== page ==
Public services is another area where we could see deployment of IoT solutions making some real difference in how we enjoy our lives. The ripple effect of an efficient IoT system in public administration translates into a better-connected, more secure and cost-effective standard of living. IoT is the pathway to creating smart grids that lead to better management of natural resources such as water and energy.
According to a survey by Tata Communications, one of the dominant players in IoT services, healthcare is the number one priority for 29.1% of respondents, followed by reduced traffic congestion 28.7% and lower pollution levels and environmental impact 24.2%.
The Government of India’s IoT policy framework spells volumes of using IoT in public services. India’s Department of Electronics and Information Technology (DeiTY) has already published a draft IoT policy document to ensure the country captures a 5-6% share of the potential $15 billion global bonanza by 202020. The paper covers IoT-specific training provisions, as well as research and development initiatives to support new IoT-enabled products and services.
In an IoT ecosystem, there are primarily four key stakeholders – hardware players, network operators, system integrators and application developers.
Hardware vendors consist of players who manufacture and supply sensors, modules, transponders, smart objects like cars, appliances etc. As per the Deloitte report, these players will make up 10% of the total IoT market in India.
Network operators who would deal with required spectrum, network architecture and will integrate multi-vendor products to provide the IoT connectivity. Deloitte says these players will make up around 20% of the said market.
The role of the third pillar – system integrators – would play a key role in IoT deployments across areas – be it home, office or public services. These players would offer an interface, solution architecture and back-end integration of the products and solutions. This segment will pocket 20% of the market.
The largest chunk of the business, around 50%, according to Deloitte, will be taken up by application and solutions vendors. These guys would provide platform, service provisioning, analytics, artificial intelligence and cloud and data centre solutions to the deployers. They will also be responsible for CRM and billing as well.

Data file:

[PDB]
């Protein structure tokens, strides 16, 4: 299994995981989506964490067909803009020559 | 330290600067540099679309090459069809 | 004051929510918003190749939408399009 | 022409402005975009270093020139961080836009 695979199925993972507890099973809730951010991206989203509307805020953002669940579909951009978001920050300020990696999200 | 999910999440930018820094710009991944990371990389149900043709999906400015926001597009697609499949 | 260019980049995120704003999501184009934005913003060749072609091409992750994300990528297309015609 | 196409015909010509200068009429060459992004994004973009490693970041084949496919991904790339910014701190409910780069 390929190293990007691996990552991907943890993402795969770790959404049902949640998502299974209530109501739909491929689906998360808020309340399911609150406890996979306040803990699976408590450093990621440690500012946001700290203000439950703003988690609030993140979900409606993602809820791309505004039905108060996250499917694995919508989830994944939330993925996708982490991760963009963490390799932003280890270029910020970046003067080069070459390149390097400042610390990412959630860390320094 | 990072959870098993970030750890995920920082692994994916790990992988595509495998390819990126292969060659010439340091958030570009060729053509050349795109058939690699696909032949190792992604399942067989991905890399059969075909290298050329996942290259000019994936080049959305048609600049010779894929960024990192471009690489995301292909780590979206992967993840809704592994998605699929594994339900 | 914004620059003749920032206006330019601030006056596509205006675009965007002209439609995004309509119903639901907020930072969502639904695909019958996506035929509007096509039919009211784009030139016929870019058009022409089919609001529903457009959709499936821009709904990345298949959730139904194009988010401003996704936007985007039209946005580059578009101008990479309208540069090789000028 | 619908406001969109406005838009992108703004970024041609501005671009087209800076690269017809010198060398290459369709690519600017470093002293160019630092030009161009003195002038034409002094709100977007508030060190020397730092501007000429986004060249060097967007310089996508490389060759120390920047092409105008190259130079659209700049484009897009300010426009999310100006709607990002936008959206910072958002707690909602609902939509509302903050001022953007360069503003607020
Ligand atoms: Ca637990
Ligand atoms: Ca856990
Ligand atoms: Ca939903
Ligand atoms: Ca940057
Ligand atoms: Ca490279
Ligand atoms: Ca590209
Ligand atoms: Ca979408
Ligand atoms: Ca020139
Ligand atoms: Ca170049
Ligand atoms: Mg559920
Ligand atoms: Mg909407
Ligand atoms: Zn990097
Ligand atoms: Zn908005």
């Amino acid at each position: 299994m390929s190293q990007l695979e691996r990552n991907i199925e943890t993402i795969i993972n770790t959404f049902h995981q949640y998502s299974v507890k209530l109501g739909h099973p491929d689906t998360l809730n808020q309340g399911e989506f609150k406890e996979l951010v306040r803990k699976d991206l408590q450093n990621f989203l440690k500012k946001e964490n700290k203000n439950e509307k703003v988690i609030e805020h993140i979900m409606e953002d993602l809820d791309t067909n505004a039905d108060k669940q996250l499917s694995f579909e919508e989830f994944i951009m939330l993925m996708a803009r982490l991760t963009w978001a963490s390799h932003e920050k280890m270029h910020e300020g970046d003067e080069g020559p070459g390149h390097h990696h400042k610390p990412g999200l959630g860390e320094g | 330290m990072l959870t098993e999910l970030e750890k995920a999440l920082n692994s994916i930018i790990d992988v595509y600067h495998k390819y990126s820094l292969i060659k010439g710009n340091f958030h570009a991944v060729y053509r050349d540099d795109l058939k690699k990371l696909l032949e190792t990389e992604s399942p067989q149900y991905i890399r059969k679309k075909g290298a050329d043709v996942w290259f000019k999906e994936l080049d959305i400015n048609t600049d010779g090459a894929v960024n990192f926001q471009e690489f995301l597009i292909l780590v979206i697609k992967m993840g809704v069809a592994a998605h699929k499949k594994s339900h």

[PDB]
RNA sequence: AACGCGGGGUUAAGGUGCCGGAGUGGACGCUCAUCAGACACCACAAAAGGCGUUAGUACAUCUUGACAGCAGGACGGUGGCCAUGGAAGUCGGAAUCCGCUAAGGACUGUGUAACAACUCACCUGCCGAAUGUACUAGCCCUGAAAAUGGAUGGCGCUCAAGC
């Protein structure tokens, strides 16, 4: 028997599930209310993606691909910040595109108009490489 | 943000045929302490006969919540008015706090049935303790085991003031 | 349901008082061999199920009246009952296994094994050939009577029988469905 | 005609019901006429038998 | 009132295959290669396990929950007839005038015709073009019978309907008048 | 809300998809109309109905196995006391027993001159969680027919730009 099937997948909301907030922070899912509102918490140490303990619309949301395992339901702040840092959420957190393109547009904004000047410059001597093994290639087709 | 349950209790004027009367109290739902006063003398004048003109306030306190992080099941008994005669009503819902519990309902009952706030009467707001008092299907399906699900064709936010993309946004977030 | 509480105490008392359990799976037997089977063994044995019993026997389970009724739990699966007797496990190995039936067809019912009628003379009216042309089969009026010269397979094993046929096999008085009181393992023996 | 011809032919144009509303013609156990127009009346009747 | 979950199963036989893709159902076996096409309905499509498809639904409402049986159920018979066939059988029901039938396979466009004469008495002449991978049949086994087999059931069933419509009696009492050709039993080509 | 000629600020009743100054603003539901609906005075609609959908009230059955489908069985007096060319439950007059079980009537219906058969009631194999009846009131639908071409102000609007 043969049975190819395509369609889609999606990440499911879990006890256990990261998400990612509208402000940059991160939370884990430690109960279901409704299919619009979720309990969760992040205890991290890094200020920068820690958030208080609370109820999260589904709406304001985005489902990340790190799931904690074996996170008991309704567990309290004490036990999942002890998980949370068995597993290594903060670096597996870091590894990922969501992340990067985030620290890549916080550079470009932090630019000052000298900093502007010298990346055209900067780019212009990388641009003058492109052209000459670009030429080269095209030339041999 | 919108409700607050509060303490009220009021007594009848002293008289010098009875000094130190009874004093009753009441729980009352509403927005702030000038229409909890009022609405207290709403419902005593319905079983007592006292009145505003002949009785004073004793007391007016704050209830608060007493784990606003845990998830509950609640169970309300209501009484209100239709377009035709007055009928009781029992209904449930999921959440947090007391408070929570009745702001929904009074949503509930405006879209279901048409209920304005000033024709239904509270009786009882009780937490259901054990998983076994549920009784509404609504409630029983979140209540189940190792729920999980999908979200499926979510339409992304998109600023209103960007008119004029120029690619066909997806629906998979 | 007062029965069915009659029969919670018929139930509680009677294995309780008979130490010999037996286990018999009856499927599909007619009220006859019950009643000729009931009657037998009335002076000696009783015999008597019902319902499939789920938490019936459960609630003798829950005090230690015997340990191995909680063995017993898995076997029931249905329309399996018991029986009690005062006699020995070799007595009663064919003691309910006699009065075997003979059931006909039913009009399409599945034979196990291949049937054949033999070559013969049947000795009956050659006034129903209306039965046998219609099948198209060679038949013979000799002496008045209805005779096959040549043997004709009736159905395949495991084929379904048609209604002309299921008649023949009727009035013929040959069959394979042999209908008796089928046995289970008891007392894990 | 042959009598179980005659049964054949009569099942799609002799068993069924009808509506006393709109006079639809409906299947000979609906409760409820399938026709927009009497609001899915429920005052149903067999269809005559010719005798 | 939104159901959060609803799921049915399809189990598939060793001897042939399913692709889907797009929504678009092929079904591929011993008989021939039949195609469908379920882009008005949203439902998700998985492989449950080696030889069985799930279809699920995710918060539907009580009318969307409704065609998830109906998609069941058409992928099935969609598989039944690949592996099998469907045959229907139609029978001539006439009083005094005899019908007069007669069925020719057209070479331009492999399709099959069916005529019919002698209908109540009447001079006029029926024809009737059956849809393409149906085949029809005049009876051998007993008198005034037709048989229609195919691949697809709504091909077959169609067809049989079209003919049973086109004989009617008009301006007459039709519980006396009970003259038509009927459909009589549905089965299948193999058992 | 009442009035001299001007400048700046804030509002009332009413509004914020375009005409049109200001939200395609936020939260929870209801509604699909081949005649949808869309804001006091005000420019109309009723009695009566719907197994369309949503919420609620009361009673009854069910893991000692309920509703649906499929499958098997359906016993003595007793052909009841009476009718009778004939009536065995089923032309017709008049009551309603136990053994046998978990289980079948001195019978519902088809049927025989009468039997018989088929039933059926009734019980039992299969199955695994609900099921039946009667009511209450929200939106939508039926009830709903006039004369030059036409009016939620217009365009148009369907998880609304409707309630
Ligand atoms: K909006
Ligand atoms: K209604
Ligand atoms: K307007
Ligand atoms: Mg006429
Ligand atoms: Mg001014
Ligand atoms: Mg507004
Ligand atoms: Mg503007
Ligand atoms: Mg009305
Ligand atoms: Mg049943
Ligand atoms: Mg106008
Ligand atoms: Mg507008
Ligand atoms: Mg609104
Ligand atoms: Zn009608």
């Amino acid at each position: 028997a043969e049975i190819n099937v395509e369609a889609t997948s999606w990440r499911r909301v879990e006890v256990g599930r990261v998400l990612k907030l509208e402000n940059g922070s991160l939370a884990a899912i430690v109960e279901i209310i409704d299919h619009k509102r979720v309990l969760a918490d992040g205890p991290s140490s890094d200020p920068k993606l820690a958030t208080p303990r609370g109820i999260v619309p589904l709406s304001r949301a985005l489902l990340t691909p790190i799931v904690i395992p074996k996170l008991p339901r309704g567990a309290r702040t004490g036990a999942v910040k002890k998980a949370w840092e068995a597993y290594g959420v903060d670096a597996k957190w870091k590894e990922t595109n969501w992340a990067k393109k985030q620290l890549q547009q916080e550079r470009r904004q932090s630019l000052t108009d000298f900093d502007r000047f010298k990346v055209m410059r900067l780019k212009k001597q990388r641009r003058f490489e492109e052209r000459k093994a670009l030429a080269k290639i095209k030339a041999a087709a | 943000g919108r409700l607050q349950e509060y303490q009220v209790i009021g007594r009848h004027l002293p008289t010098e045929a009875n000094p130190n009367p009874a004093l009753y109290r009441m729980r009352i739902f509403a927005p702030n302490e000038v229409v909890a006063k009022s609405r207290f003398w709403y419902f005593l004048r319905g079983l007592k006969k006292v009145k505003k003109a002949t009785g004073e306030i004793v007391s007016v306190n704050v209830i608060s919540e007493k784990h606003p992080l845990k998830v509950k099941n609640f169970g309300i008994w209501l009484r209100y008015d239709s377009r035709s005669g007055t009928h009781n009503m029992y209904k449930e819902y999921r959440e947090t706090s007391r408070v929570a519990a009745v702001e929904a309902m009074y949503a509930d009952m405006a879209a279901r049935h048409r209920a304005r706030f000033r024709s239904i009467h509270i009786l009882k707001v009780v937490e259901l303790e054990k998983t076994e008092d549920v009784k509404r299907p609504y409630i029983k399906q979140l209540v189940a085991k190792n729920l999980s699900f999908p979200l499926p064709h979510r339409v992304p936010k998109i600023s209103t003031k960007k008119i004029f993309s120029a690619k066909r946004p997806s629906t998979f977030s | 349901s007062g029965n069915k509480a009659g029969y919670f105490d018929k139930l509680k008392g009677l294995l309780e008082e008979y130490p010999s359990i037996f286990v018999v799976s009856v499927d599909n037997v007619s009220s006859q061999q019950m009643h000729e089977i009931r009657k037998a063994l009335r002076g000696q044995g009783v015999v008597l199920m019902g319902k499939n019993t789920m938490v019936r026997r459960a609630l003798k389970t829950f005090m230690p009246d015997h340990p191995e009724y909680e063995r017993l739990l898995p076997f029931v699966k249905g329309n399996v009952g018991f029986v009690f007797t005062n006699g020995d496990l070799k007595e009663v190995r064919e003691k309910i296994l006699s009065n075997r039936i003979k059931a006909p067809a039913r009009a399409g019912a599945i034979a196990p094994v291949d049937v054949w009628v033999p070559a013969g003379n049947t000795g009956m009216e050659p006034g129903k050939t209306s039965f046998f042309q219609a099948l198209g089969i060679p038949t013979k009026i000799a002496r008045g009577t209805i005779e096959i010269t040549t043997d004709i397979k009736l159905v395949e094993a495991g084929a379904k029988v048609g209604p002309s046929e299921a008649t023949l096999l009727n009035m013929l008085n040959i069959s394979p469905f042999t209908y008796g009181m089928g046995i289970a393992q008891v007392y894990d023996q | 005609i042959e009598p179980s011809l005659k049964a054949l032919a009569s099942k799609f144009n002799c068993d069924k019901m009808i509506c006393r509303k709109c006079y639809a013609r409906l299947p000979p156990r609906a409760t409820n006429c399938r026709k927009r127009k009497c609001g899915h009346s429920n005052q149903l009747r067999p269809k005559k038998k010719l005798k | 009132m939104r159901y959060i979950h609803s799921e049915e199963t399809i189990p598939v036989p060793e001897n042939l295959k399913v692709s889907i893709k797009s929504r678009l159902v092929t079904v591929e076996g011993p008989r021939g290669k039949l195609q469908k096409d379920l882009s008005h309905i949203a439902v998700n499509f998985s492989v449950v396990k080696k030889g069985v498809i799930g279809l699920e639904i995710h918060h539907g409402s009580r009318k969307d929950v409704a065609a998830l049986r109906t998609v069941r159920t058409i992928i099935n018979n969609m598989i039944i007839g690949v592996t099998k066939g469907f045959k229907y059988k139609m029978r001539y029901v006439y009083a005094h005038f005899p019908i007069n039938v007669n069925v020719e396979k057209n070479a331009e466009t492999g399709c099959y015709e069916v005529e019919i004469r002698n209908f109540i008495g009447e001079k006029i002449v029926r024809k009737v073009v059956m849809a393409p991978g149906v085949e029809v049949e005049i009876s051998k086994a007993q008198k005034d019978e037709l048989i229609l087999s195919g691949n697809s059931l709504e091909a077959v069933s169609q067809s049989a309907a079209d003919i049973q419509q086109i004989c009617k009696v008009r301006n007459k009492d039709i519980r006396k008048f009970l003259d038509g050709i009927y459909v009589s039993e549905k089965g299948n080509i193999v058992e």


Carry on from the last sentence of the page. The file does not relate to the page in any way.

Every new opportunity brings loads of challenges with it, and so does the IoT. Unlike other technologies, what makes IoT more challenge prone is its all-pervasive nature. The technology aims at connecting billions of devices and objects, including human beings, wild animals, plants and not living things.
Connecting all these objects will generate unmeasurable amount of data and it is going to be an herculean task to manage, cultivate and analyse this data. Besides, IoT devices are meant to communicate data to external partners, thus creating a risk of privacy of data.
Connectivity and access to reliable internet is one more area of concern lack of which can hamper the growth of IoT in India. The other factors that pose a big challenge to the early adoption of IoT include lack of awareness, interoperability issues among vendors and protocols, and finding compelling and viable business cases.
Government's e-procurement software hacked, Rs 1.5 crore sipho
It is true that hackers used to hack government websites either to steal cl...
Clean Up of Email In Inbox Could Help Save Energy
It is true that, old e-mails consume energy. E-mail providers store our mes...
Microsoft discontinuing it's Professional Program
Three years ago, when the Microsoft Professional Program launched to to h...